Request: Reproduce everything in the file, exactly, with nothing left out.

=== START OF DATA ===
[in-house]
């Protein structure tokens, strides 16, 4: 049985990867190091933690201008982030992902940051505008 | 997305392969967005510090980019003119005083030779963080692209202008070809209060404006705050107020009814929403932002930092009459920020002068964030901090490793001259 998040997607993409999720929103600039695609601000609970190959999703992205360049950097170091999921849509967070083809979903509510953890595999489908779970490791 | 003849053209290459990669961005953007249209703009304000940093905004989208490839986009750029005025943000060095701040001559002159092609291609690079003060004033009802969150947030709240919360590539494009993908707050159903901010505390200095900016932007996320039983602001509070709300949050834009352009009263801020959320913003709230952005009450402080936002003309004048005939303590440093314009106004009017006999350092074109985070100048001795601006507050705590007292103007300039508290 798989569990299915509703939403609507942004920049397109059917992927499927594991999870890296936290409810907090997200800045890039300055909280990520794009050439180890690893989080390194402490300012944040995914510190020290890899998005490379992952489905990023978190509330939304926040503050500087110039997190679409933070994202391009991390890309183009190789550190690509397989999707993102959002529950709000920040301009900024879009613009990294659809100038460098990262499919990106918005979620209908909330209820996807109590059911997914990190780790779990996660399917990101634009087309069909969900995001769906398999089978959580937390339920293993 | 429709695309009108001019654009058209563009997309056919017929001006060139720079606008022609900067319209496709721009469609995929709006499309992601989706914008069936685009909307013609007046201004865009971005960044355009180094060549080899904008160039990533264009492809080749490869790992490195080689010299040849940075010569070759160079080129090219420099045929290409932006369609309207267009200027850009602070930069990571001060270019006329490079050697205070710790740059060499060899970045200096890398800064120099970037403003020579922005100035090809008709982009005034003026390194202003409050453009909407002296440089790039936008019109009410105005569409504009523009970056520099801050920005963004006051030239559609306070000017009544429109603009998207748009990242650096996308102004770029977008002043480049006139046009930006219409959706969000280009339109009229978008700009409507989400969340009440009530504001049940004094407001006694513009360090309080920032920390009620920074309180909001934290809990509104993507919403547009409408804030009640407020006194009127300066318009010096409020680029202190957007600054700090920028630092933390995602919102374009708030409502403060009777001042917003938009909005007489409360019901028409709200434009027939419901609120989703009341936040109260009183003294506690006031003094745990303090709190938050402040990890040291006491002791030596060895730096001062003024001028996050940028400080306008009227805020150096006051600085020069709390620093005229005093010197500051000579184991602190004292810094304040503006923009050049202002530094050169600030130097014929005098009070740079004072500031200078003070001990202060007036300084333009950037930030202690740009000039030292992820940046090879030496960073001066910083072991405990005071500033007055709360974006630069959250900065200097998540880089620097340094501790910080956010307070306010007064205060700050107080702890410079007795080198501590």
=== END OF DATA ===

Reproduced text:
[in-house]
């Protein structure tokens, strides 16, 4: 049985990867190091933690201008982030992902940051505008 | 997305392969967005510090980019003119005083030779963080692209202008070809209060404006705050107020009814929403932002930092009459920020002068964030901090490793001259 998040997607993409999720929103600039695609601000609970190959999703992205360049950097170091999921849509967070083809979903509510953890595999489908779970490791 | 003849053209290459990669961005953007249209703009304000940093905004989208490839986009750029005025943000060095701040001559002159092609291609690079003060004033009802969150947030709240919360590539494009993908707050159903901010505390200095900016932007996320039983602001509070709300949050834009352009009263801020959320913003709230952005009450402080936002003309004048005939303590440093314009106004009017006999350092074109985070100048001795601006507050705590007292103007300039508290 798989569990299915509703939403609507942004920049397109059917992927499927594991999870890296936290409810907090997200800045890039300055909280990520794009050439180890690893989080390194402490300012944040995914510190020290890899998005490379992952489905990023978190509330939304926040503050500087110039997190679409933070994202391009991390890309183009190789550190690509397989999707993102959002529950709000920040301009900024879009613009990294659809100038460098990262499919990106918005979620209908909330209820996807109590059911997914990190780790779990996660399917990101634009087309069909969900995001769906398999089978959580937390339920293993 | 429709695309009108001019654009058209563009997309056919017929001006060139720079606008022609900067319209496709721009469609995929709006499309992601989706914008069936685009909307013609007046201004865009971005960044355009180094060549080899904008160039990533264009492809080749490869790992490195080689010299040849940075010569070759160079080129090219420099045929290409932006369609309207267009200027850009602070930069990571001060270019006329490079050697205070710790740059060499060899970045200096890398800064120099970037403003020579922005100035090809008709982009005034003026390194202003409050453009909407002296440089790039936008019109009410105005569409504009523009970056520099801050920005963004006051030239559609306070000017009544429109603009998207748009990242650096996308102004770029977008002043480049006139046009930006219409959706969000280009339109009229978008700009409507989400969340009440009530504001049940004094407001006694513009360090309080920032920390009620920074309180909001934290809990509104993507919403547009409408804030009640407020006194009127300066318009010096409020680029202190957007600054700090920028630092933390995602919102374009708030409502403060009777001042917003938009909005007489409360019901028409709200434009027939419901609120989703009341936040109260009183003294506690006031003094745990303090709190938050402040990890040291006491002791030596060895730096001062003024001028996050940028400080306008009227805020150096006051600085020069709390620093005229005093010197500051000579184991602190004292810094304040503006923009050049202002530094050169600030130097014929005098009070740079004072500031200078003070001990202060007036300084333009950037930030202690740009000039030292992820940046090879030496960073001066910083072991405990005071500033007055709360974006630069959250900065200097998540880089620097340094501790910080956010307070306010007064205060700050107080702890410079007795080198501590």